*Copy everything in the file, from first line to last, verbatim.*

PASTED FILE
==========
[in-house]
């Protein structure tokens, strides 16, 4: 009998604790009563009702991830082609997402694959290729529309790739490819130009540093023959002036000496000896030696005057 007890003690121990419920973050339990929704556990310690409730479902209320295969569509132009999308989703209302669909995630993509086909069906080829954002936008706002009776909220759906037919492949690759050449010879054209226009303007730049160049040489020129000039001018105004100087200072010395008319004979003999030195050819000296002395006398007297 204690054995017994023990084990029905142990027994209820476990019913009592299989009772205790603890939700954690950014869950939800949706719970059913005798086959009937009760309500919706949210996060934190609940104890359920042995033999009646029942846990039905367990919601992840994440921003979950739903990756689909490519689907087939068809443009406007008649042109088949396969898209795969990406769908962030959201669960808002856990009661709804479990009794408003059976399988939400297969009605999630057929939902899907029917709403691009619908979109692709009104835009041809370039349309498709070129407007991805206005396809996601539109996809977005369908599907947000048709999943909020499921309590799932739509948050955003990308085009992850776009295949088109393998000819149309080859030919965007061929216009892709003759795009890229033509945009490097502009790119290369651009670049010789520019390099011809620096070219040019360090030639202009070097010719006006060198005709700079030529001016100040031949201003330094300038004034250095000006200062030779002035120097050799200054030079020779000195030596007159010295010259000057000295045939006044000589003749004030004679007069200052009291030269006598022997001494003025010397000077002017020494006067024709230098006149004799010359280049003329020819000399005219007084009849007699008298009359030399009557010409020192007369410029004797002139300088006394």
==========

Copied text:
[in-house]
């Protein structure tokens, strides 16, 4: 009998604790009563009702991830082609997402694959290729529309790739490819130009540093023959002036000496000896030696005057 007890003690121990419920973050339990929704556990310690409730479902209320295969569509132009999308989703209302669909995630993509086909069906080829954002936008706002009776909220759906037919492949690759050449010879054209226009303007730049160049040489020129000039001018105004100087200072010395008319004979003999030195050819000296002395006398007297 204690054995017994023990084990029905142990027994209820476990019913009592299989009772205790603890939700954690950014869950939800949706719970059913005798086959009937009760309500919706949210996060934190609940104890359920042995033999009646029942846990039905367990919601992840994440921003979950739903990756689909490519689907087939068809443009406007008649042109088949396969898209795969990406769908962030959201669960808002856990009661709804479990009794408003059976399988939400297969009605999630057929939902899907029917709403691009619908979109692709009104835009041809370039349309498709070129407007991805206005396809996601539109996809977005369908599907947000048709999943909020499921309590799932739509948050955003990308085009992850776009295949088109393998000819149309080859030919965007061929216009892709003759795009890229033509945009490097502009790119290369651009670049010789520019390099011809620096070219040019360090030639202009070097010719006006060198005709700079030529001016100040031949201003330094300038004034250095000006200062030779002035120097050799200054030079020779000195030596007159010295010259000057000295045939006044000589003749004030004679007069200052009291030269006598022997001494003025010397000077002017020494006067024709230098006149004799010359280049003329020819000399005219007084009849007699008298009359030399009557010409020192007369410029004797002139300088006394």